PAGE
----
Musculoskeletal, CV Diseases Associated With Physical Capability in Women

A study observed a correlation between musculoskeletal disorders and cardiovascular diseases (CVD) and faster degradation of physical capability in women.

The OSTPRE (Kuopio Osteoporosis Risk Factor and Prevention Study) prospective cohort comprised women aged 47 to 56 years living in Kuopio Province, Finland, in 1989, who responded to mailed questionnaires at five-year intervals. The first year that the survey included physical capability questions was 1994, which was considered baseline; only women who were completely physically capable at baseline were involved in the present study.

At baseline and in 2014, five scale self-reports were used to determine physical capability: completely physically capable, able to walk but not run, can walk up to 1,000 m, can walk up to 100 m, and temporarily severely incapable. The researchers compared the prevalence of certain chronic diseases (minimum 10%) with changes in self-reported physical capability. Correlations between long-term mortality and baseline physical capability of the 1994 study group as a whole were also assessed.

The present study population included 6,219 women. The mean age at baseline was 57 years. A significant correlation was observed between self-reported physical capability and functional tests. The most significant association was observed between CVD and musculoskeletal disorders and decreased physical capability. The full physical capability group, compared to the able to walk up to 100 m group, had a much lower rate of hypertension (48.7% vs. 74.5%, P<0.001), as well as rheumatoid arthritis (2.1% vs. 7.4%). Women with a higher baseline body mass index had poorer long-term capability (P<0.001). The mortality rate was lower among women who reported full physical capability at baseline than those who were in the able to walk up to 100 m group (15.1% vs. 48.5%, P=0.357). As baseline physical capability decreased, mortality increased.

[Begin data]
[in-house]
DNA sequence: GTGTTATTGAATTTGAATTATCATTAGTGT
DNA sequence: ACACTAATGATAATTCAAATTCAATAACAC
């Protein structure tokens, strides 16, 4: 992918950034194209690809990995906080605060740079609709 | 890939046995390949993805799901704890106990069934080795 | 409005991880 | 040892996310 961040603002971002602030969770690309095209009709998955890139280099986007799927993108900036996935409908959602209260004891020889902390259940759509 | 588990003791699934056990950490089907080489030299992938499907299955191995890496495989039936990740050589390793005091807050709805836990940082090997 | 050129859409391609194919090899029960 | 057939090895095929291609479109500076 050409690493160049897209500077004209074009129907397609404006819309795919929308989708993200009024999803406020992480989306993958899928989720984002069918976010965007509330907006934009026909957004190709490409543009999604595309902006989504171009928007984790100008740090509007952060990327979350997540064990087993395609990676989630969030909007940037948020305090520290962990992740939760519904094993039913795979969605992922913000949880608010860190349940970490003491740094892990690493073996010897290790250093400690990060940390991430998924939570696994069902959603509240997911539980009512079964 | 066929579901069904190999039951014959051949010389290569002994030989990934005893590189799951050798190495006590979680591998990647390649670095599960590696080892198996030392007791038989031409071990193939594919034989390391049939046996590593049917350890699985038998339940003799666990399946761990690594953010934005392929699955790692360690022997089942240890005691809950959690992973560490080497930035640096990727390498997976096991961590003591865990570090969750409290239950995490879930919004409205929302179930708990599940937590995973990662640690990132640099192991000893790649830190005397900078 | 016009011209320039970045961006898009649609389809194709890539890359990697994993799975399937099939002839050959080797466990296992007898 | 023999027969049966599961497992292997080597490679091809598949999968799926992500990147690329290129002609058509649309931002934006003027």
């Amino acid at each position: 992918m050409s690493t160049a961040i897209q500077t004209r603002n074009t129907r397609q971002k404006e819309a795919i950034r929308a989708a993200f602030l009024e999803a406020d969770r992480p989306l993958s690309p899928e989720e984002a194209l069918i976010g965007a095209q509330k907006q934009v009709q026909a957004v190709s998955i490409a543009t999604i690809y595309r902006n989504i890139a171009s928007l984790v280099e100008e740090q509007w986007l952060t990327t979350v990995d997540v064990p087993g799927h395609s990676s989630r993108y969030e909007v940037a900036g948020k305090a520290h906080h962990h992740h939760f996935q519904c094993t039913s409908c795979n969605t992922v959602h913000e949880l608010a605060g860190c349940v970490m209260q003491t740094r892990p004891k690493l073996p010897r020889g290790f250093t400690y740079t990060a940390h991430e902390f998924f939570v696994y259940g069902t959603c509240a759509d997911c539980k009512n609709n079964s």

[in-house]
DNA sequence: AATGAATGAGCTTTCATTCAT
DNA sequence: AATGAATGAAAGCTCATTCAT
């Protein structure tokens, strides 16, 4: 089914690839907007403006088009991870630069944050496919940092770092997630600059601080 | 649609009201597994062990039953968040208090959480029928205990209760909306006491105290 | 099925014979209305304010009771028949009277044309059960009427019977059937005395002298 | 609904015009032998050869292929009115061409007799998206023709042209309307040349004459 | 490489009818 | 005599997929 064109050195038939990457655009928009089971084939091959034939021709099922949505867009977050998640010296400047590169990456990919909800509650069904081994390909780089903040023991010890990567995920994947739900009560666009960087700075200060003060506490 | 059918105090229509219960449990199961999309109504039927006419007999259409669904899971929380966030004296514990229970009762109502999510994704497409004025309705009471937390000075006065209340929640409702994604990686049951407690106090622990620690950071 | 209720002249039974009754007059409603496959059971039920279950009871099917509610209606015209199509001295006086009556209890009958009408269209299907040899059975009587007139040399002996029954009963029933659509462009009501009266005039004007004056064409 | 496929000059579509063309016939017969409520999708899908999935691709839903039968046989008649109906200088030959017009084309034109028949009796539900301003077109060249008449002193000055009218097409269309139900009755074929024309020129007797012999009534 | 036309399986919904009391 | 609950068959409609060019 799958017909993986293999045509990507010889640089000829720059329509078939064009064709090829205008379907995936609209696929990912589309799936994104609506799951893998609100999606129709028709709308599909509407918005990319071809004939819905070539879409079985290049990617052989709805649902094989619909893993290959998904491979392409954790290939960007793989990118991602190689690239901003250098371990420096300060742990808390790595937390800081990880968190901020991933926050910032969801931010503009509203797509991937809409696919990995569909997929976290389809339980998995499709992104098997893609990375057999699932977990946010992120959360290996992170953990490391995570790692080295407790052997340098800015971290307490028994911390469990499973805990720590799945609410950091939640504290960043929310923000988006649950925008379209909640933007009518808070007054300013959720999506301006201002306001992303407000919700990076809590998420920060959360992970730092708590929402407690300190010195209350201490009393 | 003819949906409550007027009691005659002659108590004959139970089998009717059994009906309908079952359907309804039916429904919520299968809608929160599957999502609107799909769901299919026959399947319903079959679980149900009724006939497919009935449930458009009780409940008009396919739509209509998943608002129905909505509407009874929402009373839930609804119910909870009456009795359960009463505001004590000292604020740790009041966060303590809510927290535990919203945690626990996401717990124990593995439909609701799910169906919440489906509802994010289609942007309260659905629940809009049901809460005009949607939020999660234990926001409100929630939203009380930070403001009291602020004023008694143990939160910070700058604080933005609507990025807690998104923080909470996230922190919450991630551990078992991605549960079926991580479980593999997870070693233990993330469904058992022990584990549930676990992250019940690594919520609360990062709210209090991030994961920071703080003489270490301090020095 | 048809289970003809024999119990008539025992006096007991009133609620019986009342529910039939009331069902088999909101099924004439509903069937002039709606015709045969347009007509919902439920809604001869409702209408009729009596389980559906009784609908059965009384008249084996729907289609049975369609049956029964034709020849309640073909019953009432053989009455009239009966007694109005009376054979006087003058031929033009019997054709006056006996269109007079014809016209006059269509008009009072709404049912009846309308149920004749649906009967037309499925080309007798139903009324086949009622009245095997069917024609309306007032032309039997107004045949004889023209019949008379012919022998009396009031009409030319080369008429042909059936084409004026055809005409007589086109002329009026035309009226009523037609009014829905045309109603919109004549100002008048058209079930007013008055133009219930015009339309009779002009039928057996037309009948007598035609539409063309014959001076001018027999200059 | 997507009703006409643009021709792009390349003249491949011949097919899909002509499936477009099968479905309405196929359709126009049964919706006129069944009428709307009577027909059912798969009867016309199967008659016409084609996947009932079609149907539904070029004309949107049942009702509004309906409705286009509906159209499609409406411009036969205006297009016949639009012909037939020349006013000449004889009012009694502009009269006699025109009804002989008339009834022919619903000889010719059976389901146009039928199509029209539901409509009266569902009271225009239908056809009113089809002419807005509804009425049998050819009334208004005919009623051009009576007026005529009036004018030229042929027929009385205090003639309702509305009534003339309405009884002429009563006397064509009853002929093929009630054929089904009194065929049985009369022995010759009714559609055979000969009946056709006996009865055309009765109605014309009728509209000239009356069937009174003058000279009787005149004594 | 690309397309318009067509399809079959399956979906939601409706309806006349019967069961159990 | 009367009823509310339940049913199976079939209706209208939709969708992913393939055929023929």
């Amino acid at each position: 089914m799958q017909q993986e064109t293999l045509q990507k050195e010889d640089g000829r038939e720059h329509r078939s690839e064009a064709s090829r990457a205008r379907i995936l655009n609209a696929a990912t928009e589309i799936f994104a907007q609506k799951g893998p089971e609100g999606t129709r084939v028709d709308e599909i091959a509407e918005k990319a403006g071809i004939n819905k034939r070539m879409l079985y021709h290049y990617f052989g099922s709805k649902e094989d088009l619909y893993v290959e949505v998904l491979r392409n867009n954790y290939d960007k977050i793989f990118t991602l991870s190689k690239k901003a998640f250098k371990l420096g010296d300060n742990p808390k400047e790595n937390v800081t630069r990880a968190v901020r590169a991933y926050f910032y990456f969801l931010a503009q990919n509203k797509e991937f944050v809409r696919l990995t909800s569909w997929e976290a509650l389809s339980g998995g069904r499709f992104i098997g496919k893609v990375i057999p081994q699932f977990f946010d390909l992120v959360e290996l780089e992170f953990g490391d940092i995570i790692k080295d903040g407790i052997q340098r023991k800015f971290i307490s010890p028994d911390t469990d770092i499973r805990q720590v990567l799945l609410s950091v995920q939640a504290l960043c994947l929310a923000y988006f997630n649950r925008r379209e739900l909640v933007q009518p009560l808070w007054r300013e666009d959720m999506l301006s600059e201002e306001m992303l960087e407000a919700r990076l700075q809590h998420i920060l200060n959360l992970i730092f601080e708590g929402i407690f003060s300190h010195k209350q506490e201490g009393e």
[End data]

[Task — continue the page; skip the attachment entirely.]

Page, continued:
The study was published in BMC Musculoskeletal Disorders.

“Preventative measures aimed at these diseases could help reduce the deterioration of physical capability, and therefore mortality,” the researchers concluded.